View from abroad: Students seen as U.S. Ambassadors

I had four pieces of shrimp in my hair. There may have been more caught in the strands that loosely danced around my face, but I wasn’t busy counting exactly how many chunks of seafood had been tossed my way. Rather, I gathered all my willpower to keep myself from jumping out of my white lawn chair-turned restaurant seat and strangling the man sitting at the next table.

His leathery face was made more unattractive by the fact that his skin had burnt a bright pink and he was barely conscious; this man was Exhibit ‘A’ of what I would later learn to be the "island tourists." It’s a phrase coined by the locals, and isn’t meant to be complimentary. Usually donning fluorescent colored clothing, of a floral print belonging only in nature; these people are visiting from either Western Europe or the United States, spending their ‘holidays’ on an island they consider exotic. Perhaps the travelers aim to become cultured and break beyond their routine lives, or they’re underage college students seeking a good time and some cheap alcohol.

Along with him was a second man, who was so far inebriated that he had become unconscious in his chair; a woman who was having trouble making her fists full of fries meet her mouth; and a second woman who could have been used as a cautionary tale for what tanning will do to one’s skin. What set this apparently drunken man apart from the other tourists was his refusal to pay his bar tab, punctuated by a loud ruckus and the food fight.

One important item the study abroad guidebook had made sure to mention-not one or twice, but almost at every page turn-was to remind us that as college students studying in a foreign country, we served as "ambassadors" of not only our respective universities, but as citizens of the United States. When Cypriots, both the students and natives living here, look at our behavior it would not only portray the American college personas of our group but could also influence the treatment of future American students studying abroad. Our group of over fifty students agreed to keep our level of rowdiness to a minimum, at least so it wouldn’t be evident that the source of trouble was the American students. However, precisely at the moment when the angry, sunburned, drunk European man threw his food at me-for no apparent reason other than I was in his line of sight-I realized that even the wildest night of partying by American students did not compare to the level of disrespect portrayed by this brute.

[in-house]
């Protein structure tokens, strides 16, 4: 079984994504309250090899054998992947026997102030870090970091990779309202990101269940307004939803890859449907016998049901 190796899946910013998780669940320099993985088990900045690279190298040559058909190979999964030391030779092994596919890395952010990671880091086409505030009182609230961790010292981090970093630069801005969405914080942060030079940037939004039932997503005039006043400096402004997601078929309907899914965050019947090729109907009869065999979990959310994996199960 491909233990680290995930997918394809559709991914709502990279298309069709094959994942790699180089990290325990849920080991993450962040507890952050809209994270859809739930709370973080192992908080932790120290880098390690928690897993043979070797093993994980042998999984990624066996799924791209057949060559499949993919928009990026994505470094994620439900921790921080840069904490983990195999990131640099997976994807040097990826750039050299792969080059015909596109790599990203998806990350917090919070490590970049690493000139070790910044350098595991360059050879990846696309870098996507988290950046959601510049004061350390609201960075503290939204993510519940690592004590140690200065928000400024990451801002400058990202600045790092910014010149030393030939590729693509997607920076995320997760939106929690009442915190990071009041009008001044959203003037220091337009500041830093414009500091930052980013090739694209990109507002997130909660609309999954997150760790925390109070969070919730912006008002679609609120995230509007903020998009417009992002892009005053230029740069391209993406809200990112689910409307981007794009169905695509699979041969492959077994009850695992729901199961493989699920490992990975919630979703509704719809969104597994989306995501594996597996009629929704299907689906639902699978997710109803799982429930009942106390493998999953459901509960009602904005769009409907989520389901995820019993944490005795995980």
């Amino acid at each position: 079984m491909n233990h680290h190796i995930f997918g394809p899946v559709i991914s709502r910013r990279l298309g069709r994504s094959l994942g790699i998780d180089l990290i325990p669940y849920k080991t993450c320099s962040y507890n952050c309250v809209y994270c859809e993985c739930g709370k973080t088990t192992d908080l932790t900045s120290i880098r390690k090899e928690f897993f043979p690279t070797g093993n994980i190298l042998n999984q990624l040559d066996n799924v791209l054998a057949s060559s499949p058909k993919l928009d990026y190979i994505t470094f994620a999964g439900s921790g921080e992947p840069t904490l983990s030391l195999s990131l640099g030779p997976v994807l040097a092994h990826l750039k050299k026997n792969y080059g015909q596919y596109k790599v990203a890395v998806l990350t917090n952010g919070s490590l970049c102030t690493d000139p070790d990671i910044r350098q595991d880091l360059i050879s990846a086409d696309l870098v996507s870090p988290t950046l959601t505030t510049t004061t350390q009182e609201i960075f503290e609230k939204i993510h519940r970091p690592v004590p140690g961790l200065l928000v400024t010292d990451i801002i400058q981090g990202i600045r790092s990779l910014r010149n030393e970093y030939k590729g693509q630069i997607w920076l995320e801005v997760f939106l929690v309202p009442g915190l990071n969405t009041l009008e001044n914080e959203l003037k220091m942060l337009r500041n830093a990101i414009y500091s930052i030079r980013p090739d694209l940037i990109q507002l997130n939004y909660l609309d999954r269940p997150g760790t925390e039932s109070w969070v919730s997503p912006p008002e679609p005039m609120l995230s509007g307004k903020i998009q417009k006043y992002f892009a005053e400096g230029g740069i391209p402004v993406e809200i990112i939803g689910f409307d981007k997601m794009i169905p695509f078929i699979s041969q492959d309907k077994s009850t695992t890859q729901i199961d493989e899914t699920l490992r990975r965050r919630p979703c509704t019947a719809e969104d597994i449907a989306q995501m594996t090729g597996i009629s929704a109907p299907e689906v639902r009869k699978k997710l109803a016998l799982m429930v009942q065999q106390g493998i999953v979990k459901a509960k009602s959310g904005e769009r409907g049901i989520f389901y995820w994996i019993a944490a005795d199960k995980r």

It’s true the restaurant was along the harbor of Limassol (a port city in southern Cyprus), therefore his being shirtless was acceptable. However once he began flinging food from his plate at others along the harbor, hurling the plastic chairs into the water, and generally creating a mess, his actions prompted the arrival of the restaurant manager.

"What are you doing? Get out of here, you monster!" the Greek man yelled in English as the brute lunged at him, the overly tanned woman struggling to hold him back. The party finally left the scene with furniture overturned, remnants of food scattered, and the bill unpaid, but not before the first man spit at the restaurant owner.

In between the owner’s mutterings in Greek, I caught a "next time, I throw HIM in water!" before he turned to our group of eight American students, watching the scene that had just played out. A large smile appeared on his face as he came to our table, repeating, "You enjoy your food? You are very nice kids!" In the eyes of this Cypriot citizen, at least, we were a reminder of the positive side to tourists.

As I write this, I look at the calendar to find our program is already halfway completed, and thankfully, my study abroad group has yet to wreak havoc upon Cyprus comparable to the adult tourists we witnessed a few days ago. While I won’t make the assumption that my group won’t commit some embarrassing act during the remainder of the semester, I know our status as representatives of the American people will have an influence on our actions here. Studying in Cyprus is as much exposing ourselves to a new culture as it is exposing the American image to others; it’s simply a matter of what image we choose to reveal.

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